The cocked head of a Jack Russell has a hilarious almost bewitching affect on me. To the extent that I’ve entered it into google to see if perhaps others are similarly entranced. To my surprise and further amusement the yield returned to me by request was multitudinous.
The tilt of the head the angle and the way the ears sit up it just gets to me. I freaking love it!
We had a few Jack Russells growing up. I have magical memories of them all. One as a tiny pup tucked inside my dad’s jacket on the bike out in Skerries. They agreed with us Jack Russells. They understood the family ways and rolled right in giving as good as they got.
Podge was a stalwart. A bright spark too. Hearing the reports about a serial killer in Milwaukee on the news signalled it was time for his evening stroll. He’d start wagging and looking up excitedly for his lead as he did when we called walkies to him and who were we to refuse.
Most of all I loved the experience of coming home from school each day, getting off the number thirty at the entrance to Baymount Park and seeing him fly out the gate darting rapidly dart down to meet me his back leg out a fetching idiosyncrasy that only added to the delightful welcome.
This is my almost life size sculpture of a female torso in its finished pre fired state. I was feeling ambitious at the time and had the desire to work in a large scale. I worked from a model and from photographs. I found it satisfying physically to work on a piece this size. The sense of wrestling with the material and with the form which that was achieved was wholly engrossing.
The clay changed its substance over the course of the modelling. From a firm and moist state at the initial stages it gradually hardened into a firm leathery material through the drying process. I particularly enjoyed slapping the surface to create structure. The material was tough and allowed me to test it with vigour.
The piece took a couple of months to sculpt a relationship between me and the work an external embodiment of myself in which I could channel my experiences into. This too was deeply gratifying.
My lounging lady is a survivor. Due to there being trapped air inside the piece it was badly damaged during firing. It split into several pieces but I salvaged two main portions which I put back together and for glazing and final firing. Due to the fine nature of the piece the risk of damage in firing was highly possible.
I am glad I restored what I could of the figure. The crack through the middle has done little to diminish the overall result. The edges where the legs were blown away provide an interesting textural contrast to the smooth curves plus the final dimensions appeal visually to me more than did the original complete figure.
Perhaps it was fate as I was excessively attached to what I saw as my beautiful flawless creation.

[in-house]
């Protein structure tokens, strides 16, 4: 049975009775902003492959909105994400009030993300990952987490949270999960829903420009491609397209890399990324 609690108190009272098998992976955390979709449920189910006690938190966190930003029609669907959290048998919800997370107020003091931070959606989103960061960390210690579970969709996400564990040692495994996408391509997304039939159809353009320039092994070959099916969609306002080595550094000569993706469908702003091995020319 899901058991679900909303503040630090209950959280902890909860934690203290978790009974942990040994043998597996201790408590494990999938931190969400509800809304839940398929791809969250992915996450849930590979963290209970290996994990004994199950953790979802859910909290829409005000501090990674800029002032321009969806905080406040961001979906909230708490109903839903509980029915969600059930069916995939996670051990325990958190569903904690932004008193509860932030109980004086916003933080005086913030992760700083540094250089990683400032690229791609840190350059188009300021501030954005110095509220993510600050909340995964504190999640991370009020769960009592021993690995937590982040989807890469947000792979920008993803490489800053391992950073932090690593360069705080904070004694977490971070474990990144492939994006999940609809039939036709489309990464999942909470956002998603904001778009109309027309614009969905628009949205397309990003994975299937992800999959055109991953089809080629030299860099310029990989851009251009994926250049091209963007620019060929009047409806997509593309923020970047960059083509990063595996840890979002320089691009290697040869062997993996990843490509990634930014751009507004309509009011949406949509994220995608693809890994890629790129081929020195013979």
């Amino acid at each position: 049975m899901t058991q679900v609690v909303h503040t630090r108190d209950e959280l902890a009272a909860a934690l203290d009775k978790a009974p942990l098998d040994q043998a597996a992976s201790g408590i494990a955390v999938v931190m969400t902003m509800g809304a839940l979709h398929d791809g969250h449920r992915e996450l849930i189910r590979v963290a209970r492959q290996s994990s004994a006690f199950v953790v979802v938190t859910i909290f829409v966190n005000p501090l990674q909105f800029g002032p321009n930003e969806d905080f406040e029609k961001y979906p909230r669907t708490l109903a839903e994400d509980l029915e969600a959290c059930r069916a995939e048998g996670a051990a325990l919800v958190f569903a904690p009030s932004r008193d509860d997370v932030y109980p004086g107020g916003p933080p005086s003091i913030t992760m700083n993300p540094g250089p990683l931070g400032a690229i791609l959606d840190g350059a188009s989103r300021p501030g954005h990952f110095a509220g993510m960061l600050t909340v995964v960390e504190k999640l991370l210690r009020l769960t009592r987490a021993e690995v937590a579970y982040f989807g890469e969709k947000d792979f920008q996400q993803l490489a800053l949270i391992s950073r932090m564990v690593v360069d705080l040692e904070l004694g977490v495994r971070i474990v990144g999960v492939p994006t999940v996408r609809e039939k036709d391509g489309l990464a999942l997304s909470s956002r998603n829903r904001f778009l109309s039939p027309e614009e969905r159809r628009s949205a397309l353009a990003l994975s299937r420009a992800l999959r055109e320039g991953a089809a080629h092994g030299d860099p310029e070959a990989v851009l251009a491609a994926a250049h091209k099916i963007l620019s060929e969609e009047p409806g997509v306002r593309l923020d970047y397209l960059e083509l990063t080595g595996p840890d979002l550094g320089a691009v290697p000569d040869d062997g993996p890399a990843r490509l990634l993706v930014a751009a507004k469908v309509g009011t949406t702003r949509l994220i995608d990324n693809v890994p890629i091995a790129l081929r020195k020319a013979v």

My seated figure lounging by the kitchen window. She looks well by the light.
This piece is more experimental than my other ceramic works. It is the product of two methods. I started out with by carving from without into a somewhat hardened lump of clay. The way stone sculptors work. Envisioning the piece inside the rock or marble and in my case lump of solid clay.
It was a fresh approach once again I found a new method that helped to distance myself from the end result and I was able to immerse myself fully in discovering what I could do and what the clay would allow me to do.
At a certain point I had to change tactic as the material was not firm enough to allow carving at the outer and finer parts e.g. the limbs. But the new method of working resulted in a totally different type of figure and form than I would have created by building in the conventional way.
The piece has a pleasing abstract quality to it an there is a good jagged muscularity to the pose.
This is a drawing I did a long time ago. It is an early attempt at using oil pastels. My handling of the material is crude and in places very messy but I can also see that I was being bold and free in applying the colour despite the lack of technique.
I was working from a Degas print. There are many errors in the pose, in the perspective and the foreshortening yet the work bears a strong impression of life, of toil and also a sense of weight. There is a clumsiness to the pose that suggests innocence as well as intimacy. A private moment.
What I like about this most is that is demonstrates my enjoyment in mixing colours. Whether the madness of my approach is with or without method the effect of my efforts demonstrates an appreciation, enthusiasm and aptitude for pigment and hue.
There are a few things I’ve done that I am wholly satisfied with and this piece is one of them. This and a couple of other things I feel I wouldn’t do differently, and have no reservations about. I feel pride enough to think that no matter when in the future if they were dug up or discovered that me or whatever if anything exists of me at the date I’d still feel the same.
It is a nice feeling to have.
I made this about ten years ago. I was having a rough time and going to the the studio on the winter evenings helped to keep me going. I don’t recall my thoughts while I worked on it it was more a case of to just keep doing it, the action became the thinking if that makes any sense.
The project absorbed a great deal of the stress and anguish that I was in at the time. It went into the material through my hands and with work and the continuos showing up each week a form was made.
It was as if I was not doing the making but rather it was being made through me. An alchemical process. Matter transformed with mystery. I was hugely surprised with the finished result. I had definitely worked hard on it but not in the way I had previously understood.